Chapter 15. Police / security personnel

Sunday, July 9, 2017
Category: News

Since the beginning of civilization (or shortly thereafter), there have been police and other security forces employed to ‘keep the peace.’ Some enforce the law, others guard property. Their job is to maintain order by vigilance and intervention, ostensibly in a reactive role. Generally, you can assume that security personnel will do nothing unless they perceive a threat, or until someone calls on them to intervene. Usually, this means we can effectively ignore their presence, as long as we behave. That said, the police have been known to perceive threats that don’t exist, so if the cops show up to look around, vacate the area, or linger at your own risk.

At the top, I’ll reveal the recipe for defusing the police: be polite, cooperative, slightly amusing, and slightly cheeky. If they detain you, pretend to be helpful with a hint of brown-nosing: “I hope I’m answering your questions all right, officer. What else can I tell you?” And, ask repeatedly, “Am I under arrest?”; “Am I free to leave?

If you need a favor

If you want a police officer to bend the rules or ‘look the other way’, (i.e. when you want to do something against the law but are afraid of getting caught), find one and explain your ordeal. I know I’ve used this for driving, parking, and urinatory situations; and I can imagine other predicaments where the expressed assistance of the police would be considered convenient. Explain your quandary; don’t ask about the legality of your request; just describe the problematic. Add your reasons and intentions, and ask for advice: what should you do?

Officer, I’m trying to ______________, and ______________________ (is preventing that). Is there some way I could somehow _____________ (state your goal)? Then I could get out of here and go ________ (your next task in life).”

If the cop deems your request as reasonable and safe, they will allow you the transgression and direct you to take the liberty. Don’t make a big deal out of it, or they will change their mind. Just say thanks, and leave quickly. If Murphy’s Law strikes and another cop catches you a minute later, I give you a 50-50 chance of talking your way out of it.

Help, security lady!

If you want a police or security officer to intervene on your behalf, it helps to act distressed or frightened. Exaggerate your emotions and act excited. Remain coherent, or they might think you’re a junkie. Your intelligent excitement will evoke their sympathy and elevate their status to ‘rescue knight’. Everyone likes to feel like that sometimes. Let them feel important, especially when you need their help.

If they hassle you

While most police and security personnel truly have your well-being at heart, there are more than a few ruffians out there who will provoke you and test your self-control. Every day, someone, somewhere, gets hassled by the police. If you’re being detained/questioned, you must take the highroad: do not raise your voice, and do not allow them to provoke you. It won’t be easy to gain rapport, but you must try.  After answering, retort with a test question like “Is this really going to be a problem?” or a joke, “Have you guys been looking for me?” This may disarm them and make them apt to stand down. Tell them to have a nice day, walk away, and hope they let you leave. If they detain you further, pretend to be excessively helpful. Ask them if there’s anything you can do. Invite questions with questions, e.g. “What else do you want to know?” Keep the sarcasm at a low-to-moderate level, and you’ll stay out of handcuffs. In the worst-case scenario, call someone to bail you out.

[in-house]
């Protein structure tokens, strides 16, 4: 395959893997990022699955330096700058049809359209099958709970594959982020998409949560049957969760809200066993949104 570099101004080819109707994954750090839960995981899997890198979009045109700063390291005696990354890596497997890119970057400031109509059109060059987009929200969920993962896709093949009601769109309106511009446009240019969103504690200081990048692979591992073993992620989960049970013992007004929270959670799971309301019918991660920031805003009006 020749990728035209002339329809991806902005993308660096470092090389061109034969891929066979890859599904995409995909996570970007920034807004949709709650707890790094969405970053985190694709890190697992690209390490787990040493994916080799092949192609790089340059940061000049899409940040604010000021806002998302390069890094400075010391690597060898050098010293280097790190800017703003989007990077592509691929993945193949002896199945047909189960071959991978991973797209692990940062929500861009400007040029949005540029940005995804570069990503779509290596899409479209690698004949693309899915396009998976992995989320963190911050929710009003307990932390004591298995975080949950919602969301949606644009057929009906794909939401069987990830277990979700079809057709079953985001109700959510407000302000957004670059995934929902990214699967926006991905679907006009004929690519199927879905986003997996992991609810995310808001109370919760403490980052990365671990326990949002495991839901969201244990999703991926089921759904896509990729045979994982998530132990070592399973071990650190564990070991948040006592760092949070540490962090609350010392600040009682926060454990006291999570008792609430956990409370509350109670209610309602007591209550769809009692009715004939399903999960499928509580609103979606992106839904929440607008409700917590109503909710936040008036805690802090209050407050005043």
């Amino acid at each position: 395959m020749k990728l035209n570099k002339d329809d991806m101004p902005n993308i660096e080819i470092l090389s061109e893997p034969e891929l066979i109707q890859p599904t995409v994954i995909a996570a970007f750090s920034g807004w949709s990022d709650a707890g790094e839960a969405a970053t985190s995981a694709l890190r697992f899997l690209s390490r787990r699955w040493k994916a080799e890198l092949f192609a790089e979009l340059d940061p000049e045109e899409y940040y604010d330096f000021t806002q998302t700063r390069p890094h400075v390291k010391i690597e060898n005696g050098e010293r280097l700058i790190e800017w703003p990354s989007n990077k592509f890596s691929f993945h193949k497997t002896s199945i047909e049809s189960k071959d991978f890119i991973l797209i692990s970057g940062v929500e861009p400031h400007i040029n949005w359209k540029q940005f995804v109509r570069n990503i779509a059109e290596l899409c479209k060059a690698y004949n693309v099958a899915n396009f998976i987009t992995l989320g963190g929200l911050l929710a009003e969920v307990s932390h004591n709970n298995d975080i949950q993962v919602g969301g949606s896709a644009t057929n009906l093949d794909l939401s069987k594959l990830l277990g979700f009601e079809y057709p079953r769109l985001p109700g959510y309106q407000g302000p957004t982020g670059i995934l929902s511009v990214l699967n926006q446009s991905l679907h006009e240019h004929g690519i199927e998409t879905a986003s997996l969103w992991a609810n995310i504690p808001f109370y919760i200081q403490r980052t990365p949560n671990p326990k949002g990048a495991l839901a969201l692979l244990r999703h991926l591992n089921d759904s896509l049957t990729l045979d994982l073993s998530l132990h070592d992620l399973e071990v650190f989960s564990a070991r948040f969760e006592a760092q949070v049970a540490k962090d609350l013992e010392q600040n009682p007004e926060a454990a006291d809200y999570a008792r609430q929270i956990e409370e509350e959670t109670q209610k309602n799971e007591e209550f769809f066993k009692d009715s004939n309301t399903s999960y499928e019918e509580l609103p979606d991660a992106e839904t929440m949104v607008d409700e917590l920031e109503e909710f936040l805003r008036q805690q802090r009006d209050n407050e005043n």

I’m hard pressed to come up with a universal tip that applies across all cultures, so I resort to the basic survival (and success) question to ask yourself: “What’s my goal, here and now?”, and do whatever you can to achieve it: dazzle them with science, pretend to be autistic/lost/scared, run away, etc.

Embassies and foreign bureaucracy

Due to countless political issues beyond our control, we need a visa to travel to certain parts of planet Earth. Some nations are welcoming; others are less enthusiastic. One thing is universal: they all want our money. When applying for a visa, dress smart-casual and be ready to tell them about foods you’re going to try and souvenirs you’re going to buy. If they ask about your budget, tell them about $100 a day if you’re a backpacker, $200 on business. Tell them you’ll be joining a travel group (if they ask the travel agency’s name, have an answer ready). If you’re on a study or work visa, remind them of how your trip will be fruitful for both you and their country. Remember your answers, as you may need them again when you go through immigration control at your destination (link to Ch 14 Airports: Immigration control). Look relaxed, answer alertly, and keep your nose clean; you won’t have any problems with anyone in uniform.

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